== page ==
Showing 1–12 of 16 results
Saving the Tasmanian Devil: Recovery through Science-based ManagementArtist/Author: Hogg, Carolyn, Samantha Fox, David Pemberton, Katherine Belov
The Tasmanian devil is threatened by Devil Facial Tumour Disease (DFTD), a transmissible form of cancer that has reduced the population by over 80%. Hunting, extreme climate events, vehicle collision and habitat destruction also put pressure on this endangered species. The recovery effort to save the Tasmanian devil commenced over 15 years ago as a collaborative initiative between the Tasmanian government, the Australian government, the Zoo and Aquarium Association Australasia, and many research institutions.
Saving the Tasmanian Devil documents the journey taken by partner organisations in discovering what DFTD is, the effect it has on wild devil populations, and the outcomes achieved through research and management actions. Chapters describe all aspects of devil conservation, including the captive devil populations, applied pathology, immunology and genetic research findings, adaptive management, and the importance of advocacy and partnerships. Saving the Tasmanian Devil will provide management practitioners and conservation scientists with insight into the complexities of undertaking a program of this scale, and will also be of value to researchers, students and others interested in conservation.
A Naturalist’s Guide to the Mammals of AustraliaArtist/Author: Rowland, Peter (Author), Chris Farrell (Author)
This easy-to-use identification guide to the 300 mammal species most commonly seen in Australia is perfect for resident and visitor alike.
High quality photographs from Australia’s top nature photographers are accompanied by detailed species descriptions, which include nomenclature, size, distribution, habits and habitat. The user-friendly introduction covers the geography and climate of Australia, types of habitat, and details of orders and families. Also included is an all-important checklist of all of the mammals of Australia encompassing, for each species, its common and scientific name, and its global IUCN status.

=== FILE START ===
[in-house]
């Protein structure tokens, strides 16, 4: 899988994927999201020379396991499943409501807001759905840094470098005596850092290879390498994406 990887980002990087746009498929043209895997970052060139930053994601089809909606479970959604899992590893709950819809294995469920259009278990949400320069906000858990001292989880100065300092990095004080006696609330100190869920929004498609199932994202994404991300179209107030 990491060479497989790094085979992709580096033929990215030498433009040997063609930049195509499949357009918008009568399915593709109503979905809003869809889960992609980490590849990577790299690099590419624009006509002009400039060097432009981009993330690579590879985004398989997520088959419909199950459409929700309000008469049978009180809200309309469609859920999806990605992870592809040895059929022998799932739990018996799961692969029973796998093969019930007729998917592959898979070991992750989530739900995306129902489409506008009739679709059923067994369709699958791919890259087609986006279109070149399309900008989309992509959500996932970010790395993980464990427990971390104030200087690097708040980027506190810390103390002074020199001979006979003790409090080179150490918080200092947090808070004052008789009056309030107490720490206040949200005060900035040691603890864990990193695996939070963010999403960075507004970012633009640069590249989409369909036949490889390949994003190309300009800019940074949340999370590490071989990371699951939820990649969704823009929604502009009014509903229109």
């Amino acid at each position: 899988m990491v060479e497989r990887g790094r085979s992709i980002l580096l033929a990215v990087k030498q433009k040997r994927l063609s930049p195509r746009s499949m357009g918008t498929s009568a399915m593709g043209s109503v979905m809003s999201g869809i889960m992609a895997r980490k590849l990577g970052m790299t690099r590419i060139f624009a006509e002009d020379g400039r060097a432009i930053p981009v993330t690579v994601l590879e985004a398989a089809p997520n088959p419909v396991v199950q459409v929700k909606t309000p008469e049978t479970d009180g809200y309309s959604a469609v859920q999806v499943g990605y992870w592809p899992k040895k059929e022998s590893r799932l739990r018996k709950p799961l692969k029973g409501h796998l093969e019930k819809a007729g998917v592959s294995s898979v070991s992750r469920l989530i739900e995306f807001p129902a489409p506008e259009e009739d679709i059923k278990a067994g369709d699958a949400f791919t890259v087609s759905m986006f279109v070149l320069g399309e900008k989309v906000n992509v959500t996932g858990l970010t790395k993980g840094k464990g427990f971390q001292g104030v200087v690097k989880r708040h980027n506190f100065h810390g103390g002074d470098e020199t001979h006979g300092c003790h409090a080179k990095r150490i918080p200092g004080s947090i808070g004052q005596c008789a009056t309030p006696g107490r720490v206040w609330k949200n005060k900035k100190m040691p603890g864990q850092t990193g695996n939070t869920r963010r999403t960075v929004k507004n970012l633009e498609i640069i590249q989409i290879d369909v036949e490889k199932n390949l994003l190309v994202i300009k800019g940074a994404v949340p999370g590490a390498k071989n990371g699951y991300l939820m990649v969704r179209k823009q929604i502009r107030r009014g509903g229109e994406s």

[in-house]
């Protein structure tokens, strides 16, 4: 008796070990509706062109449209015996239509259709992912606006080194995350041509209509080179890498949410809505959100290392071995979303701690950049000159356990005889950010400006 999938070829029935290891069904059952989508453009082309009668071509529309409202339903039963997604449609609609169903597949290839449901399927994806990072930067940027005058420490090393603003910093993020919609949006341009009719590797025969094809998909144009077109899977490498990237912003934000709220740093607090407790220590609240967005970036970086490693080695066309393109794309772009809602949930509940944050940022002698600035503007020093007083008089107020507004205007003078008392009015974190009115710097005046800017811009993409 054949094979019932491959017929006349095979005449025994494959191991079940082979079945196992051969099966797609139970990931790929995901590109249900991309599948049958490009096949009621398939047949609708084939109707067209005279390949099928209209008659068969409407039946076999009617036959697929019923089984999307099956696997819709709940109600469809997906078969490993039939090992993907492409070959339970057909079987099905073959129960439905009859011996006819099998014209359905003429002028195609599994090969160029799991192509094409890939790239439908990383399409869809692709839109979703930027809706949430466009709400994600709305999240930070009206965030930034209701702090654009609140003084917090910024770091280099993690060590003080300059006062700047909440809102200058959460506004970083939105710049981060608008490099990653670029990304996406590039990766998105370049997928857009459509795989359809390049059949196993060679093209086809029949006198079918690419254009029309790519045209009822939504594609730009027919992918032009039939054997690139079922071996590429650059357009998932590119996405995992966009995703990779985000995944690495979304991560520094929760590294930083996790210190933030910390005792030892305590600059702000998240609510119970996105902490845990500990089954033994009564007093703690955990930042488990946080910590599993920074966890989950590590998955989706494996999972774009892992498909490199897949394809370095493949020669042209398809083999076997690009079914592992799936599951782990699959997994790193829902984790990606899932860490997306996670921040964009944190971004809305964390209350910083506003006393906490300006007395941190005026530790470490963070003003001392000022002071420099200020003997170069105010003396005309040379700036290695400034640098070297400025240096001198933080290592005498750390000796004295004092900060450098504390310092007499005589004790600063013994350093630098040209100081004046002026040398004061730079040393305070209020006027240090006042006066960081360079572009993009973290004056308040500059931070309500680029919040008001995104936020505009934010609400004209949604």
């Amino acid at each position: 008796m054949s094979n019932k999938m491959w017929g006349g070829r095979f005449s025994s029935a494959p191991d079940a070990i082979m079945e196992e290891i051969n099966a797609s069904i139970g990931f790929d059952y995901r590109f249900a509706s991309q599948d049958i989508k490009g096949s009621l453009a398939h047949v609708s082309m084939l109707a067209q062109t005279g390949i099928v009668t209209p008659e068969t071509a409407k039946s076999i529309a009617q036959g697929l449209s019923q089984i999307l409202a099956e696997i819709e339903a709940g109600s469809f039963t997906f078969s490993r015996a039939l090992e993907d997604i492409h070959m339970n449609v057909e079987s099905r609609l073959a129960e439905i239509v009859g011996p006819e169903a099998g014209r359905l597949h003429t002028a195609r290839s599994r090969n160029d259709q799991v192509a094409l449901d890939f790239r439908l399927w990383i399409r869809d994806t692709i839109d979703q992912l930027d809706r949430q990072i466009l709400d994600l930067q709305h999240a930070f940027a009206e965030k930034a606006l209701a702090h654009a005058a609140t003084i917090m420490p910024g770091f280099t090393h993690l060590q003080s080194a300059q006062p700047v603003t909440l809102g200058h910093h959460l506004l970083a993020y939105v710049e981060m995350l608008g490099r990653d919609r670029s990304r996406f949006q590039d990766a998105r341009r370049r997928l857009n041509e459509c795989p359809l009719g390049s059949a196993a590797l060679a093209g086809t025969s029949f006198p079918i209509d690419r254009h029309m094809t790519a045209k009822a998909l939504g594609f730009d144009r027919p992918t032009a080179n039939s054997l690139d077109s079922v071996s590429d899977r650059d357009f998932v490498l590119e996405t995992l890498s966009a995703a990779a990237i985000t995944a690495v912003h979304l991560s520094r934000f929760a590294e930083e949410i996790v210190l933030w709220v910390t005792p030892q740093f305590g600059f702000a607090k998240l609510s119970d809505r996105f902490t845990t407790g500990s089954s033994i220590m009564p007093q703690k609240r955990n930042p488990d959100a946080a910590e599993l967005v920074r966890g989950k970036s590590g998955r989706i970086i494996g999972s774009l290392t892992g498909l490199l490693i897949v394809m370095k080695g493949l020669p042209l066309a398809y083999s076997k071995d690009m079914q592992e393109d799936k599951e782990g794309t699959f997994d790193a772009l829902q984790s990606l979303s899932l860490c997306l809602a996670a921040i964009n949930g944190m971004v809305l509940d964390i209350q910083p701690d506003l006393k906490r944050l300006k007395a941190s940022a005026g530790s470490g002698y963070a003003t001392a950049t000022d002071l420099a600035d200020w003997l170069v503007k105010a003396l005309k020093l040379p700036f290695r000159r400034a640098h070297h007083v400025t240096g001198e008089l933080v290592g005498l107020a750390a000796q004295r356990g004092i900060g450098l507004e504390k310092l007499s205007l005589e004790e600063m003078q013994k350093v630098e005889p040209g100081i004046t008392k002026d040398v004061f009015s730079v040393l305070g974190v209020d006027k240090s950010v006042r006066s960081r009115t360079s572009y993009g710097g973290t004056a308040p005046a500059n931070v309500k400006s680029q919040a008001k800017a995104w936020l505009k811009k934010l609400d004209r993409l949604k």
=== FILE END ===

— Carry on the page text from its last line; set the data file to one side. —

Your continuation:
Secret Lives of Carnivorous MarsupialsArtist/Author: Baker, Andrew, Chris Dickman
Most living carnivorous marsupials lead a secretive and solitary existence. From tiny insect eaters to the formidable Tasmanian Devil, Secret Lives of Carnivorous Marsupials offers rare insight into the history and habits of these creatures – from their discovery by intrepid explorers and scientists to their unique life cycles and incredible ways of hunting prey.
Secret Lives of Carnivorous Marsupials provides a guide to the world’s 136 living species of carnivorous marsupials and is packed with never-before-seen photos. Biogeography, relationships and conservation are also covered in detail. Readers are taken on a journey through remote Australia, the Americas and dark, mysterious New Guinea – some of the last truly wild places on Earth. The book describes frenzied mating sessions, minuscule mammals that catch prey far larger than themselves, and extinct predators including marsupial lions, wolves and even sabre-toothed kangaroos.
The Red Kangaroo in Central Australia: An Early Account by A.E. NewsomeArtist/Author: Newsome, Thomas, Alan Newsome
A unique insight into one of Australia’s most iconic land mammals.
The red kangaroo is at the heart of Australia’s ecological identity. It is Australia’s largest terrestrial land mammal, the largest extant marsupial, and the only kangaroo truly restricted to Australia’s arid interior. Almost nothing was known about the ecology of the red kangaroo when Alan Newsome began to study it in 1957. He discovered how droughts affect reproduction, why red kangaroos favour different habitats during droughts from those after rains, and that unprecedented explosions in red kangaroo numbers were caused by changes to the landscape wrought by graziers. Most importantly, he realised the possibilities of enriching western science with Indigenous knowledge, a feat recognised today as one of the greatest achievements of his career.
First drafted in 1975 and now revised and prepared for publication by his son, The Red Kangaroo in Central Australia captures Alan’s thoughts as a young ecologist working in Central Australia in the 1950s and 1960s. It will inspire a new generation of scientists to explore Australia’s vast interior and study the extraordinary adaptations of its endemic mammals. It will also appeal to readers of other classics of Australian natural history, such as Francis Ratcliffe’s Flying Fox and Drifting Sand and Harry Frith’s The Mallee Fowl, The Bird that Builds an Incubator.
Sugar and sand: the world of the Honey possum.Artist/Author: Wooller Ron and Sue Wooller.
2014 Whitley Award for Conservation Zoology in the Whitley Book Awards of the Royal Zoological Society of New South Wales.
Boxes of 24 – can buy direct from the Woollers (can buy in lesser quantity) or from Dennis Jones